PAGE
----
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LES SAVEURS DE THAU, MEZE: RESTAURANT REVIEW

The sunset view from LES SAVEURS DE THAU
The Étang de Thau is the largest of the string of lagoons or salt water lakes that run along the French Mediterranean coast from the outlet of the Rhone down to the Spanish border. These lagoons form an excellent environment for all sorts of fauna, from flamingos and herons beloved of photography buffs to mussels, oysters, and all sorts of fish for that fine, Mediterranean cuisine. So, when you attend a late afternoon concert in a village on the Étang de Thau, why not have dinner at one of the fine seafood restaurants that generally line the waterfront? I've written about restaurants in Gruissan, in Bouzigues, and in Sète. Now, thanks to Bach and a whirling Dervish, Mèze.

(Yes, a Dervish performedd with Sufi chanters in a Protestant church in a small town on the French Mediterranean coast, right after a French group of singers and instrumentalists offered a Bach motet.. I'll be writing about that singular experience anon.)

Internet investigation reveals that there are a dozen or so seafood restaurants that would probably be worth investigating in Mèze. How do you choose? You check out the website (or the Facebook page). You hope that the menu and the prices that have been posted are reasonably up to date. You look at the pictures 'adjusted' to make the place and the food look as welcoming as possible. The fact that we would be arriving on a Sunday evening in March narrowed the field, but not by much. Then you throw a dart at the map and you call the winner for reservations.

Les Saveurs de Thau is a cozy, intimate, well-appointed space. We were among the first to arrive because the concert let out earlier than we expected, but that's OK. We got the full attention of the server that way. And as is often the case in the smaller venues, there was only one server. But even as the place made its way to half full, we weren't rushed and we weren't ignored.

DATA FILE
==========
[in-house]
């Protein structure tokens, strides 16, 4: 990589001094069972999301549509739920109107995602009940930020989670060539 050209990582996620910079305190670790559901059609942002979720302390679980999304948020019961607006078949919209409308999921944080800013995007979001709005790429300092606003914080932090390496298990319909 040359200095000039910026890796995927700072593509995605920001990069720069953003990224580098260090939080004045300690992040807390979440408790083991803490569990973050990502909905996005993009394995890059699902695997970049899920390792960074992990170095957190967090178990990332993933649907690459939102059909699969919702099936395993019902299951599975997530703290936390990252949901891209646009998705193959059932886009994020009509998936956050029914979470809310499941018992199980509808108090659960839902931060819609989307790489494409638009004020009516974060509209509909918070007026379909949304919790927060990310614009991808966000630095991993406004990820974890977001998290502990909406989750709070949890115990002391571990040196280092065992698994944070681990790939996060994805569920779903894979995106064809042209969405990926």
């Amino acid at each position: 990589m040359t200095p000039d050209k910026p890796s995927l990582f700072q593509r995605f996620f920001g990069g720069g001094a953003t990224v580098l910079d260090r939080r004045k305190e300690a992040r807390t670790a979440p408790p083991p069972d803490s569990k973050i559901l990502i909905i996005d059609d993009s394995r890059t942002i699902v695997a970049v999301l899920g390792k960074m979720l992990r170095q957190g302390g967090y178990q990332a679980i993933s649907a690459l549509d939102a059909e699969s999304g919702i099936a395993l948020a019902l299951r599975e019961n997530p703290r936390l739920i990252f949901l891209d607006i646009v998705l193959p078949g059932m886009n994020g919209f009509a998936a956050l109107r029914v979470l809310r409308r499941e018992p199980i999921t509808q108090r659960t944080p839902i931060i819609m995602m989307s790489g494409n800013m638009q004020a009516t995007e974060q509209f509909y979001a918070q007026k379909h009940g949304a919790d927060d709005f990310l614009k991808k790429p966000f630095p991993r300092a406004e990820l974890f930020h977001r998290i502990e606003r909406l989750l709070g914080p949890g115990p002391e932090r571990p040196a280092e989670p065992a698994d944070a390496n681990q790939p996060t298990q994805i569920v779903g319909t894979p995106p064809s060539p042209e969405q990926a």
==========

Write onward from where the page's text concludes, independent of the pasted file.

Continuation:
The menu did not quite match what I'd read on the internet but it was close enough for jazz. We were treated to a sweet little aperitif at the start, maybe a kir with a berry syrup. I chose the start-main-dessert special as did two of my three tablemates. One just wanted a main. All opting for starters chose the grilled shrimp. Excellent. Good size and as sweet as any shrimp we've had in France. Messy to shuck but we were given little lemony hand wipes that did the trick. I ordered a piece of beef. Every once in a while, I give French beef a chance. This cut, bavette d’aloyau, was a step above the normal bavette, seared on the outside, pink-to-red on the inside, as proper a piece of meat as you'll get without spending considerably more. Two of the ladies opted for a plate with small portions of two fish, lotte and bourride, that were just enough and just diverse enough to satisfy. Our Slovakian visitor, not a lover of seafood, opted for duck confit. Her first taste of that signature French dish and she enjoyed it. The desserts were impressively decadent, particularly Cathey's crepe maison, the last dish pictured below.

The bill came in at about 35€ per person with a bottle of picpoul, a carafe of rose, and coffee at the finish. A bit heftier than our normal but it was a Sunday dinner, after all. Well done.


Again, my apologies for my ancient digital camera. Each dish tasted better than it looks.

All of the restaurant reviews on my blog are consolidated HERE.






 





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